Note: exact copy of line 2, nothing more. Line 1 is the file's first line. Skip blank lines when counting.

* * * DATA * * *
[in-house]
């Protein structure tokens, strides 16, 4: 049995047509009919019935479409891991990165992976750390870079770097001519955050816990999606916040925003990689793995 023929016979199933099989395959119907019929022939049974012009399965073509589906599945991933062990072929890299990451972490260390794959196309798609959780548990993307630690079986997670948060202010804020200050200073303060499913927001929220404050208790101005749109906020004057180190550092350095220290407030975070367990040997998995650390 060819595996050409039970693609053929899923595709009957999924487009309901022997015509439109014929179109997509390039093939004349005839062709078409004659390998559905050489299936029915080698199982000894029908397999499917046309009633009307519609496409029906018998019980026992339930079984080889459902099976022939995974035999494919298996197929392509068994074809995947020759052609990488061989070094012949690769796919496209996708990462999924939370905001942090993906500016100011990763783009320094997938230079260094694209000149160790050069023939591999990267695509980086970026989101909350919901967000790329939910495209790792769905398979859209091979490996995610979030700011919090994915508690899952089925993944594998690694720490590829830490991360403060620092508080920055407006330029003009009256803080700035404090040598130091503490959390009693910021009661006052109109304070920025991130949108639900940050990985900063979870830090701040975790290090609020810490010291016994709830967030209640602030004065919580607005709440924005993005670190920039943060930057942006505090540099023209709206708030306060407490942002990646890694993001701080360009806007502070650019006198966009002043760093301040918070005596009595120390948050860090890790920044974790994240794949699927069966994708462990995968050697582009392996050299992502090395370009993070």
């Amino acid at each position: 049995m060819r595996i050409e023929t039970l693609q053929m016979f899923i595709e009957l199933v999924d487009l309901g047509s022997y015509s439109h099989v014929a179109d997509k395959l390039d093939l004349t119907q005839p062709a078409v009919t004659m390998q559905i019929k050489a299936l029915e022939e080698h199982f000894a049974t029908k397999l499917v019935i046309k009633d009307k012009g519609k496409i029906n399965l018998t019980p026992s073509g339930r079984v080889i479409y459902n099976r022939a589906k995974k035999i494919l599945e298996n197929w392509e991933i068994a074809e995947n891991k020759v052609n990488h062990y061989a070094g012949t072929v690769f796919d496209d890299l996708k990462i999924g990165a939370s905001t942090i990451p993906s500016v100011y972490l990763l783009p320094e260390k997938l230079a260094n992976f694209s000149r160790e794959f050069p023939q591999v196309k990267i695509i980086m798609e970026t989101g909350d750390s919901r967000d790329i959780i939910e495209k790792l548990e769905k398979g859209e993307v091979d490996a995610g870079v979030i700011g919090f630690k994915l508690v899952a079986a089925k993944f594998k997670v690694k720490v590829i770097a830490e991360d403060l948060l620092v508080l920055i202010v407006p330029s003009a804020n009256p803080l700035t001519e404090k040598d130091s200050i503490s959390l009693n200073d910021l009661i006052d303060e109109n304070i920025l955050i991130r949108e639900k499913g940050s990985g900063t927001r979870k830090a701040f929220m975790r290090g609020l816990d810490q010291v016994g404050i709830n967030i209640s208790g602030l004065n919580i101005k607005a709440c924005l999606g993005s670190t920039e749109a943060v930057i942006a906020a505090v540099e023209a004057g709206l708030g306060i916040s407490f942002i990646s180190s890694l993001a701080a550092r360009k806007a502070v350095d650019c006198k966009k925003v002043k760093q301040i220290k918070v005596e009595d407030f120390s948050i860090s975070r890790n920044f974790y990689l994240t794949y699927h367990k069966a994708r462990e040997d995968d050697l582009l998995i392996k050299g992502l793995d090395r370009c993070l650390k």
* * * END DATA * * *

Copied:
């Protein structure tokens, strides 16, 4: 049995047509009919019935479409891991990165992976750390870079770097001519955050816990999606916040925003990689793995 023929016979199933099989395959119907019929022939049974012009399965073509589906599945991933062990072929890299990451972490260390794959196309798609959780548990993307630690079986997670948060202010804020200050200073303060499913927001929220404050208790101005749109906020004057180190550092350095220290407030975070367990040997998995650390 060819595996050409039970693609053929899923595709009957999924487009309901022997015509439109014929179109997509390039093939004349005839062709078409004659390998559905050489299936029915080698199982000894029908397999499917046309009633009307519609496409029906018998019980026992339930079984080889459902099976022939995974035999494919298996197929392509068994074809995947020759052609990488061989070094012949690769796919496209996708990462999924939370905001942090993906500016100011990763783009320094997938230079260094694209000149160790050069023939591999990267695509980086970026989101909350919901967000790329939910495209790792769905398979859209091979490996995610979030700011919090994915508690899952089925993944594998690694720490590829830490991360403060620092508080920055407006330029003009009256803080700035404090040598130091503490959390009693910021009661006052109109304070920025991130949108639900940050990985900063979870830090701040975790290090609020810490010291016994709830967030209640602030004065919580607005709440924005993005670190920039943060930057942006505090540099023209709206708030306060407490942002990646890694993001701080360009806007502070650019006198966009002043760093301040918070005596009595120390948050860090890790920044974790994240794949699927069966994708462990995968050697582009392996050299992502090395370009993070």